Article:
Mayor Keller reaffirms plans to close Coronado Park
ALBUQUERQUE, N.M. — The clock is ticking for Albuquerque’s notorious Coronado Park and the dozens of people who call it home.
Albuquerque Mayor Tim Keller reaffirmed the city’s plans Tuesday to close the controversial park sometime next month.
Keller admits city officials are still figuring out important logistics, but the mayor also said there’s no time left for waiting. He says closing the park now is the only chance at a new future, and that the property is nearing the point of no return.
“At this point, if we don’t close the park now, it will never be a park again,” Keller said.
But why make this move now, when the complaints from nearby businesses and homeowners have been prevalent for years?
Mayor Keller said the decision to close the park came down to two issues: violent crime and drug trafficking.
“There was unanimous consensus that at a minimum, temporarily, this park has to close,” said Keller.
Keller addressed some issues with clearing the park. A 2017 settlement affects when Albuquerque officers can seize or dispose of someone’s property, which could prevent officers from forcing people out.
“We have submitted a revisions with respect to APD’s policies, to MRAC and to the CASA to clarify just what exactly counts as property,” Keller said.
Officials also revealed they are planning to move the pick-up and drop-off location for the free shuttles that transport homeless people to the Westside Emergency Housing Center.
“We are looking at all options on the table to make sure people have multiple pickup spots as they do now. But it won’t be here at Coronado Park,” said Carol Pierce, director of Family & Community Services.
He admits there are no firm plans on how the city is actually going to remove people from the property and keep them out.
“It is not going to be a smooth process, and it is not going to be something where every question is answered and every plan is thought out,” Keller said.
Despite that, Keller said the years and years of violence at the park has to end.
“That’s the most dangerous place in the state of New Mexico,” said Keller.
According to the Albuquerque Police Department, officers were called out to the park 651 times last year and at least another 300 times this year.
“The park has turned into an area where criminals show up and prey on the vulnerable,” said APD Valley Area Commander, Lt. Nick Wheeler.
Keller said even city workers trying to clean the park and offer services have become victims.
“We can’t have that. If somebody’s there trying to help you, you cannot threaten them, this is not private property,” Keller said.
Keller said that violence goes hand-in-hand with a rampant drug trafficking problem at the park.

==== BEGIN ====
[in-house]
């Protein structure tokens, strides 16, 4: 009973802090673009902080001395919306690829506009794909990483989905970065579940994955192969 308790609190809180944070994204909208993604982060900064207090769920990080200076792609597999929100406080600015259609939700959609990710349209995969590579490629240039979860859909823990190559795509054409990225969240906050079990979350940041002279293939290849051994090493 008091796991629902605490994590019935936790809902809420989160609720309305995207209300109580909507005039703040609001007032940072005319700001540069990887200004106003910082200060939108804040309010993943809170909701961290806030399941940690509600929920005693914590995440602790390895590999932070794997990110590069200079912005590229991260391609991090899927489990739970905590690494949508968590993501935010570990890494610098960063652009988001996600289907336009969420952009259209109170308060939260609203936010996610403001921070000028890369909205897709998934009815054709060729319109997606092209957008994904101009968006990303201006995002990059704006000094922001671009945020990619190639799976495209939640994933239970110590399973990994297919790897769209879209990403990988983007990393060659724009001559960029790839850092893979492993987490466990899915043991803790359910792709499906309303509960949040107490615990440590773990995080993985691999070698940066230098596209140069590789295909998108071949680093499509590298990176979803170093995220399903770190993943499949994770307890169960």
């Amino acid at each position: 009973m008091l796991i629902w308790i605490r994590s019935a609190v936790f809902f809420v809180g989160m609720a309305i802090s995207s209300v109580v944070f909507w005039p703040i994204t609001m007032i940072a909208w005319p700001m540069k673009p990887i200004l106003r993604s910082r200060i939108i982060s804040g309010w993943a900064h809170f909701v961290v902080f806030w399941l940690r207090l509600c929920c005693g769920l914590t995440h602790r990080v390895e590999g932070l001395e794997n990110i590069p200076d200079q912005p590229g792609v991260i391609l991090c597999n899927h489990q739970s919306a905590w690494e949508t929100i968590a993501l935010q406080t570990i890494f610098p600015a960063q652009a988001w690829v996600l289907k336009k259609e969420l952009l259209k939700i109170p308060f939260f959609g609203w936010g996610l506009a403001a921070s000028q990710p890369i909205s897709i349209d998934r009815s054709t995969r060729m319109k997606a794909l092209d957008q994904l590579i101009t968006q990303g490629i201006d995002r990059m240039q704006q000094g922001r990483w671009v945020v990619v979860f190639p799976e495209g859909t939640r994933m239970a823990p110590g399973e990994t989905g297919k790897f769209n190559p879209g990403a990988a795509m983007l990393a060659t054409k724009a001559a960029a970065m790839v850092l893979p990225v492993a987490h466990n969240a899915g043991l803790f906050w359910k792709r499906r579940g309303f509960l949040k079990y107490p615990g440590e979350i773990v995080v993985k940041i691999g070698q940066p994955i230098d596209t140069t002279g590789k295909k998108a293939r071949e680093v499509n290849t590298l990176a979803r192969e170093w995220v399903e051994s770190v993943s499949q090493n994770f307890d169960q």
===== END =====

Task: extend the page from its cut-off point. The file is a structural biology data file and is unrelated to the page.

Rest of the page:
“In the last 30 days, our narcotics unit and the federal partners have seized one shotgun from the park, three handguns, 4,500 fentanyl pills, over five pounds of methamphetamine, 24 grams of heroin, 29 pounds of cocaine,” said Wheeler.
But Keller’s announcement came as a surprise to many – including some of the estimated 120 people living inside the park.
Many wonder if homeless people can’t live here, where will they go?
“There is an emergency bed in our community for every one of the members that are at Coronado Park right now,” said Pierce.
While they don’t have to stay at a shelter, Keller said they can’t stay at the park anymore.
“It is their choice and if they do not choose for those services, they cannot live in Coronado Park,” said Keller.
The city still hasn’t figured out exactly how they’re going to close the park or what they’ll do with it after.
Some advocates believe the city is not seeing the bigger picture.
“Why close the park, when you could solve the problem by targeting the repeat offenders?” said Ralph Dipalma.
Dipalma is a volunteer minister who has spent countless nights at Coronado Park. He says he knows just about everyone who lives there.
He says a small group of young people are behind the majority of violence and drug problems. He says fully closing the park will not solve those problems.
“Until the city makes it more difficult for the repeat offender. They’re going to keep coming here and increasing numbers as they have been,” Dipalma said.
Keller said APD has given out citations and made arrests for felony activity over the years, but says waiting for another solution is just not an option.
“It’s time for us to take action,” Keller said. “Even if it’s an action that we then have to clean up and fix and adapt to. We can’t just do this for another seven years.”